Integrating FreeIPA with Active Directory

Building Bridges

Considering or Ignoring POSIX Attributes

In a Windows AD schema it has been possible for some time to define POSIX attributes that can be enabled using the identity management for UNIX (IMU) – formerly known as Services for UNIX (SFU) – component. You can then enter the desired attributes in the properties of a Windows user (e.g., the UID and GID), as well as the desired home directory and other POSIX information.

FreeIPA recognizes this and would revert automatically to the attributes stored in the AD, instead of defining new attributes. When creating the trust, you can explicitly determine how FreeIPA should behave if POSIX attributes are already defined in the AD. Using

ipa trust-add --range-type=ipa-ad-trust-posix

you can determine what POSIX attributes stored in the AD should be used. However, the statement

ipa trust-add --range-type=ipa-ad-trust

says that these attributes are to be ignored and that SSSD should generate separate IDs instead..

Windows Groups and Security Rules

The FreeIPA framework uses group information for many security rules (e.g., sudo, SELinux, HBAC) to decide whether access for a specific user is allowed or not. However, because the framework isn't in the know about the Windows groups – after all, they're located externally and aren't stored on the FreeIPA systems – you need to use a little trick to be able to use them with the desired set of rules.

The trick consists of including all desired Windows groups in corresponding external (non-POSIX) groups; then, you can nest them in POSIX groups, which you can ultimately use in your set of rules. Listing 6 shows how you can nest all domain users from the Windows domain in a POSIX group via an external group from the FreeIPA server.

Listing 6

Using Windows Groups

### You need to use a few tricks to be able to use Windows groups on the FreeIPA.
# ipa group-add --desc='COE users external map'coe_domain_users_external --external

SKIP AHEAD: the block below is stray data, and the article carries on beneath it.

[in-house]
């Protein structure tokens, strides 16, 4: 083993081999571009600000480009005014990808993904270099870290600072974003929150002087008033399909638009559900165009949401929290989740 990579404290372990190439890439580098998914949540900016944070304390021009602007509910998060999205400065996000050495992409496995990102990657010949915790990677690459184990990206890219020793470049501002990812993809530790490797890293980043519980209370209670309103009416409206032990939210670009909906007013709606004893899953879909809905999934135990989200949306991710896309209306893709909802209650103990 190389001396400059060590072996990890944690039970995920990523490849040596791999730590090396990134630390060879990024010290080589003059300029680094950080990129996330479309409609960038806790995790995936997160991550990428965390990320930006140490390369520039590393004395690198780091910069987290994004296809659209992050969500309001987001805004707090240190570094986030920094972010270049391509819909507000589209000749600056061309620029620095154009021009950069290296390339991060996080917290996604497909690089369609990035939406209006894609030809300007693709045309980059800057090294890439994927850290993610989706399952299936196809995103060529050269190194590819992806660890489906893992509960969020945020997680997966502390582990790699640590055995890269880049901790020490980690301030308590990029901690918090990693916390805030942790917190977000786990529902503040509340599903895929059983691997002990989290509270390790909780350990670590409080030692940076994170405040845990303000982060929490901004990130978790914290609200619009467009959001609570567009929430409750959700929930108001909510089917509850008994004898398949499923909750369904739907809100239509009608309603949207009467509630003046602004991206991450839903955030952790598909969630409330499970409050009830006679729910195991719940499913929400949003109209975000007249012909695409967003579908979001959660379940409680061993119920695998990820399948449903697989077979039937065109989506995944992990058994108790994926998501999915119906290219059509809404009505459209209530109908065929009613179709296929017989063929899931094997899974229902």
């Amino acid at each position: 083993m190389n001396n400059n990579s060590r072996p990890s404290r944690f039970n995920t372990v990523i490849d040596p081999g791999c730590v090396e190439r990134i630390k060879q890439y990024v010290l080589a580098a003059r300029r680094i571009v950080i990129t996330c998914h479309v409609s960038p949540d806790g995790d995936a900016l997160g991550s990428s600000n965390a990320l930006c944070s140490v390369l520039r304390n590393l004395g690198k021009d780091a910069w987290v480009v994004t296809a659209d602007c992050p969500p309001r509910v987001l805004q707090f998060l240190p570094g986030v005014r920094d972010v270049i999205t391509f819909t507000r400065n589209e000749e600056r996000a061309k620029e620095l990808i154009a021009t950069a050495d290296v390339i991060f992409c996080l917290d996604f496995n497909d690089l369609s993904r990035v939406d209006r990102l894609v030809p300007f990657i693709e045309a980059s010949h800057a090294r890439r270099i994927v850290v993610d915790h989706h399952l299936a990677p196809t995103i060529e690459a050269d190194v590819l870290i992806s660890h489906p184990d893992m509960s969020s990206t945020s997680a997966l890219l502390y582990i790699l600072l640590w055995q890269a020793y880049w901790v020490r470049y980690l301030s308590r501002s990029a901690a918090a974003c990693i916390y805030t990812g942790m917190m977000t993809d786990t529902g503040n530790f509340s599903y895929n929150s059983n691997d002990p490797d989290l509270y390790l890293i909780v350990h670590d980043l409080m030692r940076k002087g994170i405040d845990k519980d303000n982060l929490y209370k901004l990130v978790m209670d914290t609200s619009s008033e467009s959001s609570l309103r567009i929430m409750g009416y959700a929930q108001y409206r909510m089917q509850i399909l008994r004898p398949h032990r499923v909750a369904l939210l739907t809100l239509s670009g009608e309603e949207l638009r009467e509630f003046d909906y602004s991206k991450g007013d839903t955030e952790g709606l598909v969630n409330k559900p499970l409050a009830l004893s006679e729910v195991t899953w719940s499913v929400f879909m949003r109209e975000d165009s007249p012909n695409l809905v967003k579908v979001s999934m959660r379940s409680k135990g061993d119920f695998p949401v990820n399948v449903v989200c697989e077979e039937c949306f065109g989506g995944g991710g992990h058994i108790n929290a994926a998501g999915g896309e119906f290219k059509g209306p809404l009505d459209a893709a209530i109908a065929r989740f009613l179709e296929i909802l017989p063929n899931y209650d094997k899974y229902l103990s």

Added group "coe_domain_users_external"
    Group name: coe_domain_users_external
    Description: COE users external map
# ipa group-add --desc='COE users'coe_domain_users
Added group "coe_domain_users"
    Group name: coe_domain_users
    Description: COE users
    GID: 1691800008
# ipa group-add-member coe_domain_users_external --external 'COE\Domain Users'
[member user]:
[member group]:
    Group name: coe_domain_users_external
    Description: COE users external map
    External member: S-1-5-21-2960236960-1249552018-43539955-513
Number of members added 1
# ipa group-add-member coe_domain_users --groups coe_domain_users_external
    Group name: coe_domain_users
    Description: COE users
    GID: 1691800008
    Member groups: coe_domain_users_external
Number of members added 1

You can use the coe_domain_users group from now on to implement host-based access control rules, for example, and just grant members of this group access to certain systems. You can, of course, apply this procedure to all Windows groups.


FreeIPA provides a comprehensive integration of Linux environments in existing Windows AD structures. Unlike direct integration of Linux clients, the framework provides a native interface and makes it easy to access the Active Directory.

Using this interface, Linux clients can benefit from the usual security mechanisms and don't have to use a trimmed-down range of functions if they are made available via an AD domain controller. Another advantage of this form of integration is that Windows admins keep control of their domains, and Linux admins can provide their clients the necessary data via the FreeIPA framework.


  1. Integrating with Microsoft AD through synchronization:
  2. System Security Services Daemon:
  3. realmd:
  4. FreeIPA identity management framework:

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